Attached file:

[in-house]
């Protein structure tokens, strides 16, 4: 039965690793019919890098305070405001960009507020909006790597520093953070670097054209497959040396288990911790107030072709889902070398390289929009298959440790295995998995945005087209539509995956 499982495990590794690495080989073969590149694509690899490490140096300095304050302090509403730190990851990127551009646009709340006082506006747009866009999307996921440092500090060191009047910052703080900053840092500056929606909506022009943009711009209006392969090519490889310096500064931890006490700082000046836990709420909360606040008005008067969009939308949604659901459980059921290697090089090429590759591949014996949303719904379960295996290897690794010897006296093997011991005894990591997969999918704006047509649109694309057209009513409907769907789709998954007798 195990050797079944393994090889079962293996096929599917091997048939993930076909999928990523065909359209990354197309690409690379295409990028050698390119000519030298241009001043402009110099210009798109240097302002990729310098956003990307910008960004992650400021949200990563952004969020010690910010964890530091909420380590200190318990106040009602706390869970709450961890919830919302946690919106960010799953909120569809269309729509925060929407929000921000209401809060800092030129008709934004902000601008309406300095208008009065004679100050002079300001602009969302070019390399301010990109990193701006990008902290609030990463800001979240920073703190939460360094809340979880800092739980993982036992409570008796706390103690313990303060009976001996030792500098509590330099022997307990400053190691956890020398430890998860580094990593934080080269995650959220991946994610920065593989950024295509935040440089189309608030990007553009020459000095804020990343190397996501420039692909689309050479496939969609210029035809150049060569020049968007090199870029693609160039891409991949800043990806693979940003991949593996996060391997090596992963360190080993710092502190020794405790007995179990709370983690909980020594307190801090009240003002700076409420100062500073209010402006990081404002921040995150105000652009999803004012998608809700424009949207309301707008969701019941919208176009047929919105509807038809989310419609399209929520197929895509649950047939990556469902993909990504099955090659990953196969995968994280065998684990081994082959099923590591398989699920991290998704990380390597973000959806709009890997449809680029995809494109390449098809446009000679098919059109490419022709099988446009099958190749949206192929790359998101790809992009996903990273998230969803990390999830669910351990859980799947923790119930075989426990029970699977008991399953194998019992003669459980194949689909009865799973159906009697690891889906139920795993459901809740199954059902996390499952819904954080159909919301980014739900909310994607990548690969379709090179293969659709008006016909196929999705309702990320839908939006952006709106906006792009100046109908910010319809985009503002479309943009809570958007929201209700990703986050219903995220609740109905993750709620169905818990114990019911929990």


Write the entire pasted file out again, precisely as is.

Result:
[in-house]
């Protein structure tokens, strides 16, 4: 039965690793019919890098305070405001960009507020909006790597520093953070670097054209497959040396288990911790107030072709889902070398390289929009298959440790295995998995945005087209539509995956 499982495990590794690495080989073969590149694509690899490490140096300095304050302090509403730190990851990127551009646009709340006082506006747009866009999307996921440092500090060191009047910052703080900053840092500056929606909506022009943009711009209006392969090519490889310096500064931890006490700082000046836990709420909360606040008005008067969009939308949604659901459980059921290697090089090429590759591949014996949303719904379960295996290897690794010897006296093997011991005894990591997969999918704006047509649109694309057209009513409907769907789709998954007798 195990050797079944393994090889079962293996096929599917091997048939993930076909999928990523065909359209990354197309690409690379295409990028050698390119000519030298241009001043402009110099210009798109240097302002990729310098956003990307910008960004992650400021949200990563952004969020010690910010964890530091909420380590200190318990106040009602706390869970709450961890919830919302946690919106960010799953909120569809269309729509925060929407929000921000209401809060800092030129008709934004902000601008309406300095208008009065004679100050002079300001602009969302070019390399301010990109990193701006990008902290609030990463800001979240920073703190939460360094809340979880800092739980993982036992409570008796706390103690313990303060009976001996030792500098509590330099022997307990400053190691956890020398430890998860580094990593934080080269995650959220991946994610920065593989950024295509935040440089189309608030990007553009020459000095804020990343190397996501420039692909689309050479496939969609210029035809150049060569020049968007090199870029693609160039891409991949800043990806693979940003991949593996996060391997090596992963360190080993710092502190020794405790007995179990709370983690909980020594307190801090009240003002700076409420100062500073209010402006990081404002921040995150105000652009999803004012998608809700424009949207309301707008969701019941919208176009047929919105509807038809989310419609399209929520197929895509649950047939990556469902993909990504099955090659990953196969995968994280065998684990081994082959099923590591398989699920991290998704990380390597973000959806709009890997449809680029995809494109390449098809446009000679098919059109490419022709099988446009099958190749949206192929790359998101790809992009996903990273998230969803990390999830669910351990859980799947923790119930075989426990029970699977008991399953194998019992003669459980194949689909009865799973159906009697690891889906139920795993459901809740199954059902996390499952819904954080159909919301980014739900909310994607990548690969379709090179293969659709008006016909196929999705309702990320839908939006952006709106906006792009100046109908910010319809985009503002479309943009809570958007929201209700990703986050219903995220609740109905993750709620169905818990114990019911929990």